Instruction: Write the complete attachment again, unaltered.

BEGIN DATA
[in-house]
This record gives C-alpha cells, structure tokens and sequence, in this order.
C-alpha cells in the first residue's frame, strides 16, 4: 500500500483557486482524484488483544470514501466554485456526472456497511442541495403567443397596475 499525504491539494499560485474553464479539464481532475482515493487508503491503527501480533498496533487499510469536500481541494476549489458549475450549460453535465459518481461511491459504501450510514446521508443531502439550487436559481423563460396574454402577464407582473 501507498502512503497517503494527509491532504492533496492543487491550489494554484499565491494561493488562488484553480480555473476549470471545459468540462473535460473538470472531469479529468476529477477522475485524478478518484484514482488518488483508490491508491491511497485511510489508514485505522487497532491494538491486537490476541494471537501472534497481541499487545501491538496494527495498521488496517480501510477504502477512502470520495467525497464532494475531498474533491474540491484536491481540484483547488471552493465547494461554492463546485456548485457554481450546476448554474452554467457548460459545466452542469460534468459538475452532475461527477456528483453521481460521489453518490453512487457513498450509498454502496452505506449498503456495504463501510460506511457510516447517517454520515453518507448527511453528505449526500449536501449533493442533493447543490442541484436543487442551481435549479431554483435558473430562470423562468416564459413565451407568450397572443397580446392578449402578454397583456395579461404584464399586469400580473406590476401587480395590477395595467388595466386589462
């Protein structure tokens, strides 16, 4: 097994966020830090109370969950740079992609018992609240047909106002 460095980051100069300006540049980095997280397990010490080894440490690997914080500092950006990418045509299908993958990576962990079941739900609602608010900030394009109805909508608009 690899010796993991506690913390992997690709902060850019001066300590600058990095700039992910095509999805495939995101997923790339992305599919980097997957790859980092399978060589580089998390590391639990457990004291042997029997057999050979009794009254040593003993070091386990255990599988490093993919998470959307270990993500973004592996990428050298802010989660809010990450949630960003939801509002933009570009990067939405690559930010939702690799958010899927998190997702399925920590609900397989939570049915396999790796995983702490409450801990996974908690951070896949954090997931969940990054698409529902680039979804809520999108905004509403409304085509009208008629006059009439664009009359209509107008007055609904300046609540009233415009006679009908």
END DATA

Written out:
[in-house]
This record gives C-alpha cells, structure tokens and sequence, in this order.
C-alpha cells in the first residue's frame, strides 16, 4: 500500500483557486482524484488483544470514501466554485456526472456497511442541495403567443397596475 499525504491539494499560485474553464479539464481532475482515493487508503491503527501480533498496533487499510469536500481541494476549489458549475450549460453535465459518481461511491459504501450510514446521508443531502439550487436559481423563460396574454402577464407582473 501507498502512503497517503494527509491532504492533496492543487491550489494554484499565491494561493488562488484553480480555473476549470471545459468540462473535460473538470472531469479529468476529477477522475485524478478518484484514482488518488483508490491508491491511497485511510489508514485505522487497532491494538491486537490476541494471537501472534497481541499487545501491538496494527495498521488496517480501510477504502477512502470520495467525497464532494475531498474533491474540491484536491481540484483547488471552493465547494461554492463546485456548485457554481450546476448554474452554467457548460459545466452542469460534468459538475452532475461527477456528483453521481460521489453518490453512487457513498450509498454502496452505506449498503456495504463501510460506511457510516447517517454520515453518507448527511453528505449526500449536501449533493442533493447543490442541484436543487442551481435549479431554483435558473430562470423562468416564459413565451407568450397572443397580446392578449402578454397583456395579461404584464399586469400580473406590476401587480395590477395595467388595466386589462
């Protein structure tokens, strides 16, 4: 097994966020830090109370969950740079992609018992609240047909106002 460095980051100069300006540049980095997280397990010490080894440490690997914080500092950006990418045509299908993958990576962990079941739900609602608010900030394009109805909508608009 690899010796993991506690913390992997690709902060850019001066300590600058990095700039992910095509999805495939995101997923790339992305599919980097997957790859980092399978060589580089998390590391639990457990004291042997029997057999050979009794009254040593003993070091386990255990599988490093993919998470959307270990993500973004592996990428050298802010989660809010990450949630960003939801509002933009570009990067939405690559930010939702690799958010899927998190997702399925920590609900397989939570049915396999790796995983702490409450801990996974908690951070896949954090997931969940990054698409529902680039979804809520999108905004509403409304085509009208008629006059009439664009009359209509107008007055609904300046609540009233415009006679009908």